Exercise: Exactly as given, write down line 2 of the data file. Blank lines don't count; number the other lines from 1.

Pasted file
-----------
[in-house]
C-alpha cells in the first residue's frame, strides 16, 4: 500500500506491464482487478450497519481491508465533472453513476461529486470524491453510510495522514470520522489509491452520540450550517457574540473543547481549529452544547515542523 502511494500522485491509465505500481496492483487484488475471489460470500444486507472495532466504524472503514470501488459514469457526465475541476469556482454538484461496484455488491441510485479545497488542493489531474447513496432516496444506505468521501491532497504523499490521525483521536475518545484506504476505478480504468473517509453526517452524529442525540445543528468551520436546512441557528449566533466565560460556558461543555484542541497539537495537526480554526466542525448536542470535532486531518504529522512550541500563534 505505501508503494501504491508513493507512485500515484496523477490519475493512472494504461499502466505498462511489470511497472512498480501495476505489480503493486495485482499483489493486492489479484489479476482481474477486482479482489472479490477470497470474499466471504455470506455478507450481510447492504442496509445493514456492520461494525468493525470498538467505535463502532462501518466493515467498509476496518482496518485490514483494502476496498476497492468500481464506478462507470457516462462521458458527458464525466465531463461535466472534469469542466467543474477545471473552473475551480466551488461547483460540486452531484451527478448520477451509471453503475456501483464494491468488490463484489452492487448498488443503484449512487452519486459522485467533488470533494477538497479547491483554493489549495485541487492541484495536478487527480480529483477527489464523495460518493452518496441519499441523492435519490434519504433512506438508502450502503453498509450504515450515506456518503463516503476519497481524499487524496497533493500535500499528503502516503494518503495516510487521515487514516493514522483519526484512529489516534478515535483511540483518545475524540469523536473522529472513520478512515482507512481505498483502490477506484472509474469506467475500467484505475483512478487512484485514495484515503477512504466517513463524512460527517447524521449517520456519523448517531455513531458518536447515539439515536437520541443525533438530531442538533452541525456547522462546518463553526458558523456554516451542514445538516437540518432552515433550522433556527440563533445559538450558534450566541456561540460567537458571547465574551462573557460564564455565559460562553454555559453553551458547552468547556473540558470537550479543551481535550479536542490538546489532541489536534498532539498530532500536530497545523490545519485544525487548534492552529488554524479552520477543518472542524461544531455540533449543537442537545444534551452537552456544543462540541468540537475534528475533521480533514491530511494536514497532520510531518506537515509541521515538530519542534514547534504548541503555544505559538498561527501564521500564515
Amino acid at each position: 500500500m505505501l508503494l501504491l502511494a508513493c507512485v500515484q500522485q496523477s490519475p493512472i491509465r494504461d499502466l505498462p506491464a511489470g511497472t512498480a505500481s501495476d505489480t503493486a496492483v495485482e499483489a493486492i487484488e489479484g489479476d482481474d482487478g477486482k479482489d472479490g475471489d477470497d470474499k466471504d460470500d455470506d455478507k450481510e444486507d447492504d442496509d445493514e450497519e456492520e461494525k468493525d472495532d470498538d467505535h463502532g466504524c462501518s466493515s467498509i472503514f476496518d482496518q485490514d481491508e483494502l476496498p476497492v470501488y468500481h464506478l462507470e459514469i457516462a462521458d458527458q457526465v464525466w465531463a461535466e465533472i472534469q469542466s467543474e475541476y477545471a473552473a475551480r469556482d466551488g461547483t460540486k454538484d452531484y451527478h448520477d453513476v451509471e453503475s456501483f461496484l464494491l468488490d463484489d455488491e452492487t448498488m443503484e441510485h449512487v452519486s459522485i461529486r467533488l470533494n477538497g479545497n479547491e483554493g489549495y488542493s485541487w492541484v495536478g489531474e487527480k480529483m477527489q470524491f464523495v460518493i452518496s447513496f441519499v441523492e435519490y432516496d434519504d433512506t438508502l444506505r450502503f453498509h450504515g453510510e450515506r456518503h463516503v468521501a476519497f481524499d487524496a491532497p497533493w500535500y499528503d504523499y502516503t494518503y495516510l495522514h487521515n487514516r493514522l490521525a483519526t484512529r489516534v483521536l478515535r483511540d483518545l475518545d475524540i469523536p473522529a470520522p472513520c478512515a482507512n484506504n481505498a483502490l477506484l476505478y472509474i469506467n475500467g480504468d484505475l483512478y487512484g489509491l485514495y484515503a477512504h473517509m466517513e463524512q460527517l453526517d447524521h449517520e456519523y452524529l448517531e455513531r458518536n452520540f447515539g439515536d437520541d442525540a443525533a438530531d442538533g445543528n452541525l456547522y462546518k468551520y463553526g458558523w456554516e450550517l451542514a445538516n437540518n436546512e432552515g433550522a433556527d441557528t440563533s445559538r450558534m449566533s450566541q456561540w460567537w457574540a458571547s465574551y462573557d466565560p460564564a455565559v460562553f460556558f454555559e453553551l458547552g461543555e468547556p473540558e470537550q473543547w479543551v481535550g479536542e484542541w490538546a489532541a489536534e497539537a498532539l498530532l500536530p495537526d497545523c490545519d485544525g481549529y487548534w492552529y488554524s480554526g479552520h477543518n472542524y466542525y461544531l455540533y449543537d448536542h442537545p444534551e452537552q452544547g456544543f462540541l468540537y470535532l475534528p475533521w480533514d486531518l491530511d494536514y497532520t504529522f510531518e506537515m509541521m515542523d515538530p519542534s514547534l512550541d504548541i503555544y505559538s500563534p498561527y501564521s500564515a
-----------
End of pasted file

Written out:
C-alpha cells in the first residue's frame, strides 16, 4: 500500500506491464482487478450497519481491508465533472453513476461529486470524491453510510495522514470520522489509491452520540450550517457574540473543547481549529452544547515542523 502511494500522485491509465505500481496492483487484488475471489460470500444486507472495532466504524472503514470501488459514469457526465475541476469556482454538484461496484455488491441510485479545497488542493489531474447513496432516496444506505468521501491532497504523499490521525483521536475518545484506504476505478480504468473517509453526517452524529442525540445543528468551520436546512441557528449566533466565560460556558461543555484542541497539537495537526480554526466542525448536542470535532486531518504529522512550541500563534 505505501508503494501504491508513493507512485500515484496523477490519475493512472494504461499502466505498462511489470511497472512498480501495476505489480503493486495485482499483489493486492489479484489479476482481474477486482479482489472479490477470497470474499466471504455470506455478507450481510447492504442496509445493514456492520461494525468493525470498538467505535463502532462501518466493515467498509476496518482496518485490514483494502476496498476497492468500481464506478462507470457516462462521458458527458464525466465531463461535466472534469469542466467543474477545471473552473475551480466551488461547483460540486452531484451527478448520477451509471453503475456501483464494491468488490463484489452492487448498488443503484449512487452519486459522485467533488470533494477538497479547491483554493489549495485541487492541484495536478487527480480529483477527489464523495460518493452518496441519499441523492435519490434519504433512506438508502450502503453498509450504515450515506456518503463516503476519497481524499487524496497533493500535500499528503502516503494518503495516510487521515487514516493514522483519526484512529489516534478515535483511540483518545475524540469523536473522529472513520478512515482507512481505498483502490477506484472509474469506467475500467484505475483512478487512484485514495484515503477512504466517513463524512460527517447524521449517520456519523448517531455513531458518536447515539439515536437520541443525533438530531442538533452541525456547522462546518463553526458558523456554516451542514445538516437540518432552515433550522433556527440563533445559538450558534450566541456561540460567537458571547465574551462573557460564564455565559460562553454555559453553551458547552468547556473540558470537550479543551481535550479536542490538546489532541489536534498532539498530532500536530497545523490545519485544525487548534492552529488554524479552520477543518472542524461544531455540533449543537442537545444534551452537552456544543462540541468540537475534528475533521480533514491530511494536514497532520510531518506537515509541521515538530519542534514547534504548541503555544505559538498561527501564521500564515